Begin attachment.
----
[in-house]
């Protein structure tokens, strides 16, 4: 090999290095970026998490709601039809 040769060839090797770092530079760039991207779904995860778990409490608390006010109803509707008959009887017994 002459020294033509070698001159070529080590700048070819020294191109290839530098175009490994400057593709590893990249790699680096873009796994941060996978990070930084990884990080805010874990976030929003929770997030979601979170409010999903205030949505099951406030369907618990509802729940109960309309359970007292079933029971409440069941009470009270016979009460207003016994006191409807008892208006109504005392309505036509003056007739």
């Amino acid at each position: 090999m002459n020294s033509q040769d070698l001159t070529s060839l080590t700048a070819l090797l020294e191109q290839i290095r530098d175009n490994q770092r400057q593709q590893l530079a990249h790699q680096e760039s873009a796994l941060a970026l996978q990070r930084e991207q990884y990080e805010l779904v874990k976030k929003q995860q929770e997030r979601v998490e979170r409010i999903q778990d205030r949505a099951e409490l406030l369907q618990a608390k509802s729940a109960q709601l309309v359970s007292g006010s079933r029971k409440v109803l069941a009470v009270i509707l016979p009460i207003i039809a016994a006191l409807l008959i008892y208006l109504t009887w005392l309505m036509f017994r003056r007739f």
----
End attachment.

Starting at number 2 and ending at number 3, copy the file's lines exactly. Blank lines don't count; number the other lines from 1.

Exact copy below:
């Protein structure tokens, strides 16, 4: 090999290095970026998490709601039809 040769060839090797770092530079760039991207779904995860778990409490608390006010109803509707008959009887017994 002459020294033509070698001159070529080590700048070819020294191109290839530098175009490994400057593709590893990249790699680096873009796994941060996978990070930084990884990080805010874990976030929003929770997030979601979170409010999903205030949505099951406030369907618990509802729940109960309309359970007292079933029971409440069941009470009270016979009460207003016994006191409807008892208006109504005392309505036509003056007739």
């Amino acid at each position: 090999m002459n020294s033509q040769d070698l001159t070529s060839l080590t700048a070819l090797l020294e191109q290839i290095r530098d175009n490994q770092r400057q593709q590893l530079a990249h790699q680096e760039s873009a796994l941060a970026l996978q990070r930084e991207q990884y990080e805010l779904v874990k976030k929003q995860q929770e997030r979601v998490e979170r409010i999903q778990d205030r949505a099951e409490l406030l369907q618990a608390k509802s729940a109960q709601l309309v359970s007292g006010s079933r029971k409440v109803l069941a009470v009270i509707l016979p009460i207003i039809a016994a006191l409807l008959i008892y208006l109504t009887w005392l309505m036509f017994r003056r007739f």